It grows like a weed, asking for little more than space and time. There are many, many kinds, it's native to this region, and you can get starts from friends or family who have too much.
How can you have too much mint? That just doesn't make sense...A little bit of mint is a great addition to salads or punches up almost any dish (a low-sodium alternative to salt in many cases); it's a legendary-class tea and also good in coffee. (That shot of mint in your latte? why not use leaves!)
Our house has an angle we call the "armpit", a moist area where an extension meets the body of the building. It's overgrown with ferns and a shrub that really don't please us; we think it's one of the spots we're getting mosquitos. Also, they don't contribute to the economic sustainability we're working towards.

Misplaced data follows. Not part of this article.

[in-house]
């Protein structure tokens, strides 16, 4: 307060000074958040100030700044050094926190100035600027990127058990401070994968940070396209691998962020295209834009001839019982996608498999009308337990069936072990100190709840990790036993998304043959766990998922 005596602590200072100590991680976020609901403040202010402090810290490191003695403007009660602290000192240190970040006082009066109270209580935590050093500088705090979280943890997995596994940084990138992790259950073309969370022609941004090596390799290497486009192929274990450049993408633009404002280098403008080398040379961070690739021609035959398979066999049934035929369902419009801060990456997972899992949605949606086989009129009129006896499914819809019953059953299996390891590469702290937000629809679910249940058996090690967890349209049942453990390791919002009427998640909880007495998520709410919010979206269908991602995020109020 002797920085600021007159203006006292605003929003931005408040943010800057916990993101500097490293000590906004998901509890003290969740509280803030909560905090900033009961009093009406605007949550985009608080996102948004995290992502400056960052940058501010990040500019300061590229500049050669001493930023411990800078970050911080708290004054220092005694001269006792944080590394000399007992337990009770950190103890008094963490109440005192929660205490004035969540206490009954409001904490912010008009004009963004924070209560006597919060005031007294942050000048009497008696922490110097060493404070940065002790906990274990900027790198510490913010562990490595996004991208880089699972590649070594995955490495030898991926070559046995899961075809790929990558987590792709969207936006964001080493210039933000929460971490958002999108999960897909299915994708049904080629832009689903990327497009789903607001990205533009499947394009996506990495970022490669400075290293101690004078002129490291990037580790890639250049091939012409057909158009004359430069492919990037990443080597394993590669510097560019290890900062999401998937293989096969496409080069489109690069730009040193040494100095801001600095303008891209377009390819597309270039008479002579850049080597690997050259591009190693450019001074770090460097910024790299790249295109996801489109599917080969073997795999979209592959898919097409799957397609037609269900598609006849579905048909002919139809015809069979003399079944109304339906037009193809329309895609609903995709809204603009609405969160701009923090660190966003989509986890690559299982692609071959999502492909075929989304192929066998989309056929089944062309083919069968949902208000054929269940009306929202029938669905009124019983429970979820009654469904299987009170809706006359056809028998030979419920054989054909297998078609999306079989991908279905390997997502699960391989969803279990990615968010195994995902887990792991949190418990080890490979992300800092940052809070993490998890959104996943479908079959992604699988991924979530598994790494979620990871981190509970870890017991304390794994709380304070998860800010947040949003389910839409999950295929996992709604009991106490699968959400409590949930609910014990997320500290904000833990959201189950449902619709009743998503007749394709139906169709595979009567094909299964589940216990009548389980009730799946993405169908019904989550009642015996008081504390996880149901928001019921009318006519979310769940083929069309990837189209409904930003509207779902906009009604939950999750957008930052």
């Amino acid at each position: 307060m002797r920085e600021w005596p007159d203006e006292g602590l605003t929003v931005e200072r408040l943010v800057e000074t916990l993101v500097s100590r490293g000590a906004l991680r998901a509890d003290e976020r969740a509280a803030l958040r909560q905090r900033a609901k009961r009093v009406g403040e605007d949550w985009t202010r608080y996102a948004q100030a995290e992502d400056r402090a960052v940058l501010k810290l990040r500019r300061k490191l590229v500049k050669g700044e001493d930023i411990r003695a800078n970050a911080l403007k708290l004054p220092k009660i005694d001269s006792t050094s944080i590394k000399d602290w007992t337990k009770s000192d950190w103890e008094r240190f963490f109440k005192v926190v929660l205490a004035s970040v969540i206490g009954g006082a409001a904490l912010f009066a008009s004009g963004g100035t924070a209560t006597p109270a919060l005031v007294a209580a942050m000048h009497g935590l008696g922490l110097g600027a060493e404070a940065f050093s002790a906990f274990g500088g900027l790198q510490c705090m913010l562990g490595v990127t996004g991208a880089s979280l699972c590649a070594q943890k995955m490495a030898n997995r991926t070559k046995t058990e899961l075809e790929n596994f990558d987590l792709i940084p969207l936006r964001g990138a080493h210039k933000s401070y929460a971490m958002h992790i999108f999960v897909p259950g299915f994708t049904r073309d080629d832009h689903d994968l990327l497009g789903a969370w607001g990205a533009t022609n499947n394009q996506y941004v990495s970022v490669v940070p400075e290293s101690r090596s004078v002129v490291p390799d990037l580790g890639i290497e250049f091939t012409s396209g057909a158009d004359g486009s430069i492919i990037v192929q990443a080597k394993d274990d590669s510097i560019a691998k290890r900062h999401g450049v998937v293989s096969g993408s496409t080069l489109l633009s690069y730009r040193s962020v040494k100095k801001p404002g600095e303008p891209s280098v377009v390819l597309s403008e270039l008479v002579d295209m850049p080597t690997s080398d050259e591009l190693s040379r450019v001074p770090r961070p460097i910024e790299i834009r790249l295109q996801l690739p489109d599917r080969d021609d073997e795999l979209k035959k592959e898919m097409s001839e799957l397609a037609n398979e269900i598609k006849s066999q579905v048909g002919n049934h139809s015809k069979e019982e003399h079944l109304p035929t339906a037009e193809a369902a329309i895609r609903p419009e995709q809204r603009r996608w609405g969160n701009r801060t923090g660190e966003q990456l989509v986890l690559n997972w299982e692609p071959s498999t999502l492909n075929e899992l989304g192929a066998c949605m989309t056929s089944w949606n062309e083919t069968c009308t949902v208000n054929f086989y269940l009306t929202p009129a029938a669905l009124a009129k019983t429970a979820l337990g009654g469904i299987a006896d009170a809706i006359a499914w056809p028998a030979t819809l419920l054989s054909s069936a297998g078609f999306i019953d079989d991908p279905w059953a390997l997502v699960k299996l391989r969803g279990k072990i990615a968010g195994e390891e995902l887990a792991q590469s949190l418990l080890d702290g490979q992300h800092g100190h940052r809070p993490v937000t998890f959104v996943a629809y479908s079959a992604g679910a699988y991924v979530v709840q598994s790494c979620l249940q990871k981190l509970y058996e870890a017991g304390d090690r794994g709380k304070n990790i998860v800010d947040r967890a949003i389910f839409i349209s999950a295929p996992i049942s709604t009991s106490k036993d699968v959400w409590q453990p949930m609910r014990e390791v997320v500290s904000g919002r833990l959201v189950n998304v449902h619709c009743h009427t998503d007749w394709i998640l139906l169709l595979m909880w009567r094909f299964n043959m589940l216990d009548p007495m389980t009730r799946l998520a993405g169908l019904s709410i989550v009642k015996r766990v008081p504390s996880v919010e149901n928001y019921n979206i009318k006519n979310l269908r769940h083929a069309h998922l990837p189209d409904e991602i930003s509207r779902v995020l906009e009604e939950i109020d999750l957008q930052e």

Therefore this weekend I cleaned out a bit of the armpit to experiment with native mint. My mother-in-law provide two varieties of starts from her boyfriend's house, and they fit right into the area. I added some biomass when planting them since the soil felt a little depleted.
While planting the starts, I kept getting whiffs of that wonderful minty smell, making this one of the most pleasant planting jobs ever!
With this planting, we can expect to save a little money over time, since in a few months this source of mint will displace about 1 box of purchased tea per month. This reduces also the energy cost of shipping that product. This impacts are not fantasticly huge, but the start-up costs were zero and every little bit helps!